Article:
They had a question and an idea. The question was, “How many people are affected by the citizenship law 301(b)?” At the time under section 301(b) of the Immigration and Nationality Act of 1960, children born overseas of one American parent would lose their American citizenship unless they lived five consecutive years in the United States between the ages of fourteen and twenty-eight. Essentially, the children would have to move to the United States sometime before their twenty-third birthday to retain their American citizenship. The idea was to find out how many families were affected. This they did. And they did a lot more along the way.”
For this reason, I submit that the problems of Americans abroad, may be more rooted more in the laws of citizenship than in the law of tax.
U.S. citizenship law no longer based on the assumption that “citizenship” requires a voluntary connection to the community. Combining “citizenship” with “taxation” means that the U.S. claims the right to tax large numbers of people with no connection to the U.S.
Significance of U.S. citizenship law of the past …
There was a time when a voluntary affirmation and connection to the U.S. was required to retain U.S. citizenship. One would lose U.S. citizenship without the voluntary affirmation – an “citizenship opt in”. This ensured that those without a connection to the U.S., would NOT be subjected to U.S. taxation.
The repeal of Sections 350, 352, 301(b) (of the 1960 law) and the 1986 amendment of S. 349 of the Immigration and Nationality Act, mean that, it is NO longer a requirement that the children described in Categories A, B and C, affirm a connection to the U.S. in order to retain U.S. citizenship. Absent an “relinquishing act”, the circumstances of birth will be sufficient to establish (under U.S. law) citizenship and a lifetime of tax obligations.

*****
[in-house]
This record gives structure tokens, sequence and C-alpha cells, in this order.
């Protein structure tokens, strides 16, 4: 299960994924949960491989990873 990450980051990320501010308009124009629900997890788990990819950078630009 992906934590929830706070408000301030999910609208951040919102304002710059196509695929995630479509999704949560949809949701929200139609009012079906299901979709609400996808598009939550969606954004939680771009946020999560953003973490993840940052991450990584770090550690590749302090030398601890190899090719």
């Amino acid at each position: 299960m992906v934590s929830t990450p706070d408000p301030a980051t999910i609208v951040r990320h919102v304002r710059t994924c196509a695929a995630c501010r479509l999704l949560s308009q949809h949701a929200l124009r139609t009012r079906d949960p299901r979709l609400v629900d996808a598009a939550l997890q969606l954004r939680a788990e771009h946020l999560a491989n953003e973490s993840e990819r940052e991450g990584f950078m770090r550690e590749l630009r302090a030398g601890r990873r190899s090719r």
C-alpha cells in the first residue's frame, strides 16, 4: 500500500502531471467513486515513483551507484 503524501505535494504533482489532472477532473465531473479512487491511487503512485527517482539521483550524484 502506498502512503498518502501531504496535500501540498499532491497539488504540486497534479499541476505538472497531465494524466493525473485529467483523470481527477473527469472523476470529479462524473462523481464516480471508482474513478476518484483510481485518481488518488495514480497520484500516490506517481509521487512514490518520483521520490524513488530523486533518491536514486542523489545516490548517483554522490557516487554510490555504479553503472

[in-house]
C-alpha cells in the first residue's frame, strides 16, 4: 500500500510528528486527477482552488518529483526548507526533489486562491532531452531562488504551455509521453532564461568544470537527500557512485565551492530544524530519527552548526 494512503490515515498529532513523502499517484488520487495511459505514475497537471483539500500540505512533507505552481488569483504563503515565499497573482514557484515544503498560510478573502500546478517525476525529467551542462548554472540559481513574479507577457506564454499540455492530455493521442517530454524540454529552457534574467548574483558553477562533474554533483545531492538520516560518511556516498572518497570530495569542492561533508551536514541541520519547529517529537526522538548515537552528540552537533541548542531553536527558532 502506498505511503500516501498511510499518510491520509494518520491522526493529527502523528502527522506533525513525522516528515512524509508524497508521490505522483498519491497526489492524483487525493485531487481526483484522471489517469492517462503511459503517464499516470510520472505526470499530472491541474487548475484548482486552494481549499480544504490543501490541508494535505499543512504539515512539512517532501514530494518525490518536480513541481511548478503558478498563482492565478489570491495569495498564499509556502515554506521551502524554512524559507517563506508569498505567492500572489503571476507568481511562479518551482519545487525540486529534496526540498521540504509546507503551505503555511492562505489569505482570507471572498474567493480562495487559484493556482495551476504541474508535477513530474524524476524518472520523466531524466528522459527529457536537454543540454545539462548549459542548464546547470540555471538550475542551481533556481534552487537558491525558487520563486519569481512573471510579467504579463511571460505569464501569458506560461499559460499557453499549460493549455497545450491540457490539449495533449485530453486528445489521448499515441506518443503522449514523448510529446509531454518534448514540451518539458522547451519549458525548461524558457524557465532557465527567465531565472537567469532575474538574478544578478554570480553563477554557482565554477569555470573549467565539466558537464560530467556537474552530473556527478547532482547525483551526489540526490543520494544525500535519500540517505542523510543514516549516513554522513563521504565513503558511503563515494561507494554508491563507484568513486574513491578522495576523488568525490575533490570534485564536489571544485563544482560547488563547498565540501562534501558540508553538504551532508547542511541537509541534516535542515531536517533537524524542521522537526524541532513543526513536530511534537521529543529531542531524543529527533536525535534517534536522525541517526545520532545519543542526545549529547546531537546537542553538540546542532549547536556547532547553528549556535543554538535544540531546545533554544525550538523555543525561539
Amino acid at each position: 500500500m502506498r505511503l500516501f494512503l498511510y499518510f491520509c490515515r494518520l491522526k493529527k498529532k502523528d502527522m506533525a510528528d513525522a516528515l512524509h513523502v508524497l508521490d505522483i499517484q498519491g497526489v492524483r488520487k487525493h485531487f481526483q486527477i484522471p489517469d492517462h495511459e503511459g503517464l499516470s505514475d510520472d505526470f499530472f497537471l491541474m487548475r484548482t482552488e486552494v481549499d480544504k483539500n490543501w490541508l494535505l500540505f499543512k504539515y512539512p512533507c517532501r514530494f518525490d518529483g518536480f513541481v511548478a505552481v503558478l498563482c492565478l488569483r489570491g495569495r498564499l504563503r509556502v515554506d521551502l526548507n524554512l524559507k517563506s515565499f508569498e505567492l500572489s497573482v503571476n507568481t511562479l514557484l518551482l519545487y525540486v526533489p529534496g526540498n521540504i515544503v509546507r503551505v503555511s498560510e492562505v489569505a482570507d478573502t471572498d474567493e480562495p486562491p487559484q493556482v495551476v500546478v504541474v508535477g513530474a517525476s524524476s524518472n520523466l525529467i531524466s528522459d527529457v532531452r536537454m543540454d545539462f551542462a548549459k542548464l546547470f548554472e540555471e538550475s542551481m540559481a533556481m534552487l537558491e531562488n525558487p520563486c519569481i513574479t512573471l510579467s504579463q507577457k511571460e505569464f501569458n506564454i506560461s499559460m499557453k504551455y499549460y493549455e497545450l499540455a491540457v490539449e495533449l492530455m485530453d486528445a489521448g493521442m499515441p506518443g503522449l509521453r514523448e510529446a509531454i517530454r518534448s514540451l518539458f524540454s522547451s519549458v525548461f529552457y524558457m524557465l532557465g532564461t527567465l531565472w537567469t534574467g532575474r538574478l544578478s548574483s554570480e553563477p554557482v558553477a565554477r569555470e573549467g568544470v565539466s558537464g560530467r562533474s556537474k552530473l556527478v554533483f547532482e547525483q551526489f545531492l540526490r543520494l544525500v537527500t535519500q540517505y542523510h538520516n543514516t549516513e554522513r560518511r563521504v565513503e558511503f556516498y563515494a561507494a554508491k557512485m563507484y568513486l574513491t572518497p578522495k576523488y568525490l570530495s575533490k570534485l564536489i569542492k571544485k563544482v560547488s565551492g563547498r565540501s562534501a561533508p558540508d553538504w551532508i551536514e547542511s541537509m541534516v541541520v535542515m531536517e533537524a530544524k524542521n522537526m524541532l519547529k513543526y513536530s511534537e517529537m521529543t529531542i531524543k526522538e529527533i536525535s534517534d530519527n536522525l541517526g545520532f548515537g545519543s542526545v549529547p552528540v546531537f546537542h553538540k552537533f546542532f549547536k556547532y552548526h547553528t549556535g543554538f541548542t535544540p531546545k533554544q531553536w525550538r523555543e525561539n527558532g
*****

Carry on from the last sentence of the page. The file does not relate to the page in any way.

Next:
U.S. citizenship law of the present. A relinquishing act is now required to terminate U.S. citizenship – an “citizenship opt out” (with all the horror of the possible S. 877A United States expatriation taxes)
“For those who had no choice of where or to whom they were born, surely there should be an “opt-into” US citizenship – rather than an “opt-out” of US (or any other country’s) citizenship. Anything else is ENTRAPMENT. I find that very punitive.”
For those with the “legal status” of U.S. citizens abroad, the evolution from the “opt in model” to the “opt out model” reflects a principle that citizenship is defined more in terms of a “legal status” (conferred by birth) than a “voluntary acceptance” of citizenship. This is neither desirable nor consistent with a world of increased mobility and multiple citizenships.
The problems of U.S. citizenship have been exacerbated by the twin principles that:
1. U.S. citizenship has become less and less dependent on the existence of a “voluntary” connection to the U.S.; and 2. U.S. citizenship is now a status imposed on the individual, rather than a status chosen by the individual. (Although the 14th Amendment may have been motivated by a desire to “end slavery” it is now being used as a mechanism to “create tax slavery”.)
To put it another way: U.S. citizenship has become less “something that one chooses to voluntarily connect to” and more something “one is through an accident of birth, chosen for”. This is of huge significance because the U.S. (under the guise of citizenship-based taxation) attempts to control the lives of its citizens living abroad.
What is the justification for “place of birth” taxation? The closest rationale that can be discerned is the idea that:
1. All U.S. citizens must pay taxes to the U.S.